And in the pandemic's first year, the senior center’s bus service didn’t operate. When it started running again in the spring of 2021, capacity was reduced to allow for social distancing. It didn't return to normal operations until March of 2022.

But even though the service is back to full operation, bus driver Ron Reed is not as busy as he used to be. Two years ago, the bus was often full.

“We used to pick up four or five people at a time,” Reed recalled. On the day NHPR visited, he drove a total of four people. One of them was Nancy Simmons, who needed transportation to a bone density test. The bus service took care of it.

To get her, Reed drove for miles down a dirt road in the tiny community of Pike early in the morning. He expertly navigated muddy potholes, while he recalled people who recently got stuck on the road.

“Ron [Reed] has been very helpful getting me to these appointments and stuff,” she said. “We couldn't do without him.”

Simmons represents a typical bus rider these days, according to Reed.

Fewer residents are using the service for shopping trips to the local Walmart or visits to the hairdresser. It’s hard to know if residents are still forgoing those trips, or if they’ve found new modes of transportation from family members or others.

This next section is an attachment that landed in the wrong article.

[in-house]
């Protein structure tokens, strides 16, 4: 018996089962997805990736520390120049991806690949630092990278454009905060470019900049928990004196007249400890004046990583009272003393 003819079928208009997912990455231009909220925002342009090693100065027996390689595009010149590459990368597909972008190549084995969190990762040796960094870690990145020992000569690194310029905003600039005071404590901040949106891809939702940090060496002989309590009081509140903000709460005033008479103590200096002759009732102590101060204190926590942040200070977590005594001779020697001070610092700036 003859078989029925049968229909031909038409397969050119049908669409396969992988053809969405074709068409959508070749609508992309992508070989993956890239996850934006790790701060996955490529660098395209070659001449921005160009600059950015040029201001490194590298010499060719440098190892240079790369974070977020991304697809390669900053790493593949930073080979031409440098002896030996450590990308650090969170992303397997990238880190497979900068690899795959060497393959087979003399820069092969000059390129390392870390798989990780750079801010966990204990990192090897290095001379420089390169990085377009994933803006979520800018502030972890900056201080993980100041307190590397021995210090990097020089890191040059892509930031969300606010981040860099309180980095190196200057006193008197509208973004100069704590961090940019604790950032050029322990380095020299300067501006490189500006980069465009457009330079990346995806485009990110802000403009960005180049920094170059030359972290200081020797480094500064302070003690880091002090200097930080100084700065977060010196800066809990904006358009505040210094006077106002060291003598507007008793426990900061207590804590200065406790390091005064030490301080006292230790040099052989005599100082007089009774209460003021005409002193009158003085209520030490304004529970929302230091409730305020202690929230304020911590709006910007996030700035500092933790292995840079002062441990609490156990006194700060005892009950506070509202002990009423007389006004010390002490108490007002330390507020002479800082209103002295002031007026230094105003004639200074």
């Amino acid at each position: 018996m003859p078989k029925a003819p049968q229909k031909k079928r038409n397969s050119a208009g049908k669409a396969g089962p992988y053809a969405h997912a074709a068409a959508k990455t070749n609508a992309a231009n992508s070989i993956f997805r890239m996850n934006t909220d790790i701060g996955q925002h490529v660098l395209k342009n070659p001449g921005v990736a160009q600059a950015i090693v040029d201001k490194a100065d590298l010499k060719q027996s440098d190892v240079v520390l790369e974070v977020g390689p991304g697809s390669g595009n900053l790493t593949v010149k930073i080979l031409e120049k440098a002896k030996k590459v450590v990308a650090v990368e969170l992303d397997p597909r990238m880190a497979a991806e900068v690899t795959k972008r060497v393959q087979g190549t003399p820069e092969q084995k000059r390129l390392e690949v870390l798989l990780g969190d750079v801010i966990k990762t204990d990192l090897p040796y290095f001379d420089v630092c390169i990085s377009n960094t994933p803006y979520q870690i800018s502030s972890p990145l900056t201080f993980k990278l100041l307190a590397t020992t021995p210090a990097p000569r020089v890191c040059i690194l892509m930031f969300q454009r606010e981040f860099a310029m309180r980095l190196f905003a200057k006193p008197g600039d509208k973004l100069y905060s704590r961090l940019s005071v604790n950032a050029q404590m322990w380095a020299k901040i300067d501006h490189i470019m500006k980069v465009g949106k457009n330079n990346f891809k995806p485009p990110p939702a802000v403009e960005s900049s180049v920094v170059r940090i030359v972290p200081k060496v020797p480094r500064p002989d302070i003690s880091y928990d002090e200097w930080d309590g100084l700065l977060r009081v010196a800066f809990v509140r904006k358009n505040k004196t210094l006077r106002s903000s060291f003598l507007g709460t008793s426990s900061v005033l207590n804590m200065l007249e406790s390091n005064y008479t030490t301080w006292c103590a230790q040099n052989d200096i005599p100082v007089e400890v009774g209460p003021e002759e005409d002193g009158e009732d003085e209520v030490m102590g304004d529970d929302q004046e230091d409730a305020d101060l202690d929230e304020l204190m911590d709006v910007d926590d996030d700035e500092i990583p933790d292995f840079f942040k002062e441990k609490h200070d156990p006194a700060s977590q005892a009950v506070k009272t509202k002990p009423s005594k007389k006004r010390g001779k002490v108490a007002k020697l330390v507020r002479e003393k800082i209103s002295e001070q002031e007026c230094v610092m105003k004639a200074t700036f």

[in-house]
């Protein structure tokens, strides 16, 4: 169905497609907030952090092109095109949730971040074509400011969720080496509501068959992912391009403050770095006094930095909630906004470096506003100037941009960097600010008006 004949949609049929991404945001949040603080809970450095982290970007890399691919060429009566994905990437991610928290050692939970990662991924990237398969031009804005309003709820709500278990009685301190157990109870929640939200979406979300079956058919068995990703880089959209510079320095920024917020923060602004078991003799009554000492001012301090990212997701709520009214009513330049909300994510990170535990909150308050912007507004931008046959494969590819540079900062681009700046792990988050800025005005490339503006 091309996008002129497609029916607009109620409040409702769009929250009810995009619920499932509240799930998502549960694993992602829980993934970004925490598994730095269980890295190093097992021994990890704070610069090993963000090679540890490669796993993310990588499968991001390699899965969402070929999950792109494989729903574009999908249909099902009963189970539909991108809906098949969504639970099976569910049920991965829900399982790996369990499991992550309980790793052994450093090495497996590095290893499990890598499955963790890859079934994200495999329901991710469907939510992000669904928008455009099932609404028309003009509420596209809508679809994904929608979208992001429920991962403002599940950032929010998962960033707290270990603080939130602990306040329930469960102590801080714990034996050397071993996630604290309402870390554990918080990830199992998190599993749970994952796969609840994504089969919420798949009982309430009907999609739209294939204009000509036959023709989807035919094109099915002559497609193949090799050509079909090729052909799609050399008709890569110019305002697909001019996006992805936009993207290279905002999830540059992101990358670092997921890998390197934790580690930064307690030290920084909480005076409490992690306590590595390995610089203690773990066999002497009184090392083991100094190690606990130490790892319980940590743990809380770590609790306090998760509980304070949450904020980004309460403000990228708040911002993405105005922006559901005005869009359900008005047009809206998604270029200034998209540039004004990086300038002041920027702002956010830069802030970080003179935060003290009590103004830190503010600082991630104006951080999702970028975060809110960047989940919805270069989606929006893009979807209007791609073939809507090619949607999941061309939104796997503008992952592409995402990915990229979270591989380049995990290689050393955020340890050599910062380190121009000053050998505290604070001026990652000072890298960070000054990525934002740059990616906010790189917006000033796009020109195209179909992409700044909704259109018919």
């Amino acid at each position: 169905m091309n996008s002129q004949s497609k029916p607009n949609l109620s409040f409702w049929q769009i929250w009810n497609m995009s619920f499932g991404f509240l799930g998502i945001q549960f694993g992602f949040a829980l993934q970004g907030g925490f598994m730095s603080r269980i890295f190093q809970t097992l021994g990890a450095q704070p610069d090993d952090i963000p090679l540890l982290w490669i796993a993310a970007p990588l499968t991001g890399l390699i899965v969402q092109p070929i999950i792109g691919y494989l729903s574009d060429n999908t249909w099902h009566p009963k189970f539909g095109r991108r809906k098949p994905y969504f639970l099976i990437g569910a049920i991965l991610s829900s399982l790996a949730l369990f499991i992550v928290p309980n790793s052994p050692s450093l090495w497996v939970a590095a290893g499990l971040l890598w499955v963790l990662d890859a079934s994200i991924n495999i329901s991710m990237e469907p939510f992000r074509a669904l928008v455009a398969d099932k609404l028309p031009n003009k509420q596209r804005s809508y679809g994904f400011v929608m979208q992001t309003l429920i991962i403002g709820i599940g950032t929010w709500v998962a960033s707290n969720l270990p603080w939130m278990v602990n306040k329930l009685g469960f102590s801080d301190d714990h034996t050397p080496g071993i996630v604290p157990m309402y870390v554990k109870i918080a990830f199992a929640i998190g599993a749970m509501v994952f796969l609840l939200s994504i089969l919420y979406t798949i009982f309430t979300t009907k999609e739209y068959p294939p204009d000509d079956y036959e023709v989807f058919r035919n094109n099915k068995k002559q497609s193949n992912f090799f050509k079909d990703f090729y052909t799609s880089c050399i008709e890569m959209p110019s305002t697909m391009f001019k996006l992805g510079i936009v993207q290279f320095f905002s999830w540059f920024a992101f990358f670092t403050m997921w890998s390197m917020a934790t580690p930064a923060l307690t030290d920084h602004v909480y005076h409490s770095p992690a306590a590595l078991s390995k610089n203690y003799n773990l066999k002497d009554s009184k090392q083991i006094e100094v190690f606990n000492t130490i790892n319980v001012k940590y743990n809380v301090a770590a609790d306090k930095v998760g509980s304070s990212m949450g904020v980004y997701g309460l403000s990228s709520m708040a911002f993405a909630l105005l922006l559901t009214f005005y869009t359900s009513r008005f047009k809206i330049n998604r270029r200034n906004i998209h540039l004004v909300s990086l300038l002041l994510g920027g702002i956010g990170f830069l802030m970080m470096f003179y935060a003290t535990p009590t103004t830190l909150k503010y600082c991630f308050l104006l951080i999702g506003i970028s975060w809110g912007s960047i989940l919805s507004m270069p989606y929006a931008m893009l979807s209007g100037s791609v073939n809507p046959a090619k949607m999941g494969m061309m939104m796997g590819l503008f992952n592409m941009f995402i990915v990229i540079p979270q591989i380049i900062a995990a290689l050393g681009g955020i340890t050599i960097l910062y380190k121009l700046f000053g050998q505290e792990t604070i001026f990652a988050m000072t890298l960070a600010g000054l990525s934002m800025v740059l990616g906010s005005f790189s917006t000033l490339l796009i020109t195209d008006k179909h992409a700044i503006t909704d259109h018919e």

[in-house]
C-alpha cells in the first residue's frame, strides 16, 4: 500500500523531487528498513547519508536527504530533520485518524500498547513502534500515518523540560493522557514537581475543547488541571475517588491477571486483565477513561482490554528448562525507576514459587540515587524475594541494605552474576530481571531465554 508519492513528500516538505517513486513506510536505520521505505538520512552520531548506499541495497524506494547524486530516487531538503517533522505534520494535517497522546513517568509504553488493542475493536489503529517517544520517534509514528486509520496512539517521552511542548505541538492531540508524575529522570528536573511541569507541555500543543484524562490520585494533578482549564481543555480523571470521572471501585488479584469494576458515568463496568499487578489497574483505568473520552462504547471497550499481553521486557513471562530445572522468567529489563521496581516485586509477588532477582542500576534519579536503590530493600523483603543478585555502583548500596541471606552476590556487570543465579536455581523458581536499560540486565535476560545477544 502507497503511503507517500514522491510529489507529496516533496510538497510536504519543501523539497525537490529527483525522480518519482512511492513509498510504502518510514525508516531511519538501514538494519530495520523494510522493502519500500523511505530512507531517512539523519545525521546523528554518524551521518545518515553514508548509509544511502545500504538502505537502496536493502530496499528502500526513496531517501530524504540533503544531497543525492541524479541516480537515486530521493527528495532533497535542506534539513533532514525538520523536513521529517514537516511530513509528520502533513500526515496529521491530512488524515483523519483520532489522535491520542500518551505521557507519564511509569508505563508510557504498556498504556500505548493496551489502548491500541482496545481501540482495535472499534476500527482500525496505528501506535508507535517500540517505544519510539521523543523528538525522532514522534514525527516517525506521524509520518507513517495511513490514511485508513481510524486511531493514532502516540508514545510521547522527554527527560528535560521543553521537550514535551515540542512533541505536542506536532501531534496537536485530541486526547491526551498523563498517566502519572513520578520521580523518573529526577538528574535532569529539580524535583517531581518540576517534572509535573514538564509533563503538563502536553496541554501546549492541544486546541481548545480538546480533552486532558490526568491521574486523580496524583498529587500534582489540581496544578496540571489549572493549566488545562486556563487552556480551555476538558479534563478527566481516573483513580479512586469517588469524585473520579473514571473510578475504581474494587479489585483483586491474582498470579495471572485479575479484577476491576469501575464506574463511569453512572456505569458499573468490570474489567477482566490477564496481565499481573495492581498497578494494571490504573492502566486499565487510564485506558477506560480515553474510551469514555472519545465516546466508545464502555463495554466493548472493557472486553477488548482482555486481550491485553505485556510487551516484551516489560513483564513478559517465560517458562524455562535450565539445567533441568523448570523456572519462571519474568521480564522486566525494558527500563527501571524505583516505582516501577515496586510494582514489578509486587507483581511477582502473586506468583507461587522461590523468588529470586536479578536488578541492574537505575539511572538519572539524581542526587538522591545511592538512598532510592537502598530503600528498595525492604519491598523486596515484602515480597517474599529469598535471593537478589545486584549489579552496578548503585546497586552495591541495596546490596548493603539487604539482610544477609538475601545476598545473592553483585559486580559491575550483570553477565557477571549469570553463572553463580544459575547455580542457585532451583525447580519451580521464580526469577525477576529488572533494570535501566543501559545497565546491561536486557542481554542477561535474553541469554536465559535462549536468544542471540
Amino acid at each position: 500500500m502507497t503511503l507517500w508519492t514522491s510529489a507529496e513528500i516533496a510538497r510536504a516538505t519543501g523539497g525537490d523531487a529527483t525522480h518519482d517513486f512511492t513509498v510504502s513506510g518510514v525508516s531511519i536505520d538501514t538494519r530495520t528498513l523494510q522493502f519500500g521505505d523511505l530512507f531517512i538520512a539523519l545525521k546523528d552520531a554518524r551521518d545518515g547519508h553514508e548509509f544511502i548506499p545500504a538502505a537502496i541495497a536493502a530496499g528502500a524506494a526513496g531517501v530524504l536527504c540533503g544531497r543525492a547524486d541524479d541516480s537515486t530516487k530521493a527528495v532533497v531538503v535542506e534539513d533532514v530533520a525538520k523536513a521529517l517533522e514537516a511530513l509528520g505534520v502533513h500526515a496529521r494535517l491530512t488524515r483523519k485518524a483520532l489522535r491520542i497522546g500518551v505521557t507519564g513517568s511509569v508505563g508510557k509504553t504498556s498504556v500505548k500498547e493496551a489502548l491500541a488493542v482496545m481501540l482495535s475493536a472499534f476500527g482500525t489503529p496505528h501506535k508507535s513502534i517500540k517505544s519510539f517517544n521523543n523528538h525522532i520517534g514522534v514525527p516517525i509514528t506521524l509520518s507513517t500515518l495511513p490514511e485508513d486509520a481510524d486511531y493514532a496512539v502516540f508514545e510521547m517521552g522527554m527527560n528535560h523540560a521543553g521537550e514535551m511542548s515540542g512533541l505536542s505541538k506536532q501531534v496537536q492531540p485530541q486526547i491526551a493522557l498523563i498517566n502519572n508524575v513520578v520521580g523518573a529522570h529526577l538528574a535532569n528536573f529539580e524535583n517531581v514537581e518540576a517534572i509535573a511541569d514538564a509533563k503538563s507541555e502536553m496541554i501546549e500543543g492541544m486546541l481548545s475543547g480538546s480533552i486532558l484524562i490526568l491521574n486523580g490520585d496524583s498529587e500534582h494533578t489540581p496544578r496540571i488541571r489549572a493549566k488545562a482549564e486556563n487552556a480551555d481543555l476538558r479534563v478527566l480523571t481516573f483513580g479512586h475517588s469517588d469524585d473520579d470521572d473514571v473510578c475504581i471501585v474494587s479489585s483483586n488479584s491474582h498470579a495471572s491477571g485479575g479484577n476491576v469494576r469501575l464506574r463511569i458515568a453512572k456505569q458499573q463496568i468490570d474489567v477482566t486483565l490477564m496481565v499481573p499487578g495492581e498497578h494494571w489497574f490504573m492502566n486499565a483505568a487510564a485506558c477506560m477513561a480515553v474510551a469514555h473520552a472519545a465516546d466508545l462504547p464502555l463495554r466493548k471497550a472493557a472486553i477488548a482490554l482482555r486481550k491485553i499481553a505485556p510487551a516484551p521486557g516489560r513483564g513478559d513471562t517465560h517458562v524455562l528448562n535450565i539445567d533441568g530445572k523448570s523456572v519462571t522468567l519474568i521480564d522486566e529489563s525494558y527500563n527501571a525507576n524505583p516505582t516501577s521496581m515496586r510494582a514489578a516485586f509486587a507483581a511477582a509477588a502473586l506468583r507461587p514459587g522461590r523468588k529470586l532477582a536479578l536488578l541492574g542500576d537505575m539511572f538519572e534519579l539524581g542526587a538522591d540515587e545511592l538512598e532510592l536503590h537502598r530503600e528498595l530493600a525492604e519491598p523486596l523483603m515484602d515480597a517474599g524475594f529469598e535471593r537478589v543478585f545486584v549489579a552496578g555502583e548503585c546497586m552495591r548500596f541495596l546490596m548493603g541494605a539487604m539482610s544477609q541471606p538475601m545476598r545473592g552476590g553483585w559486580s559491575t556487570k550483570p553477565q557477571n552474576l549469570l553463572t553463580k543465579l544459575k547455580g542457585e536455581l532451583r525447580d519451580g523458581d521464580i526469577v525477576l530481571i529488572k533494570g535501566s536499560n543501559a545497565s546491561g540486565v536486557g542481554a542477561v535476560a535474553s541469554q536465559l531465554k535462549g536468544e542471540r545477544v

But visits to the senior center are starting to pick up. Horse Meadow Senior Center has been slowly offering more in-person events like its bi-weekly bone builders class. Masks are required and capacity is still limited, but the center had more interest in the class than they could accommodate.

As many residents are vaccinated, the senior center network is starting to facilitate more in-person events.

Last Tuesday, the Horse Meadow restarted its beloved congregate lunches for the first time since the pandemic began. In 2019, around 17,000 meals were served at these lunches, an average of 65 per day.

For many residents, the lunch was more than just lunch. It was an opportunity to see friends and get out of the house. And while the center offered grab-and-go lunches, and continued its Meals on Wheels program, they’ve been serving less food overall. Grab-and-go didn’t meet the same social need the congregate lunches did.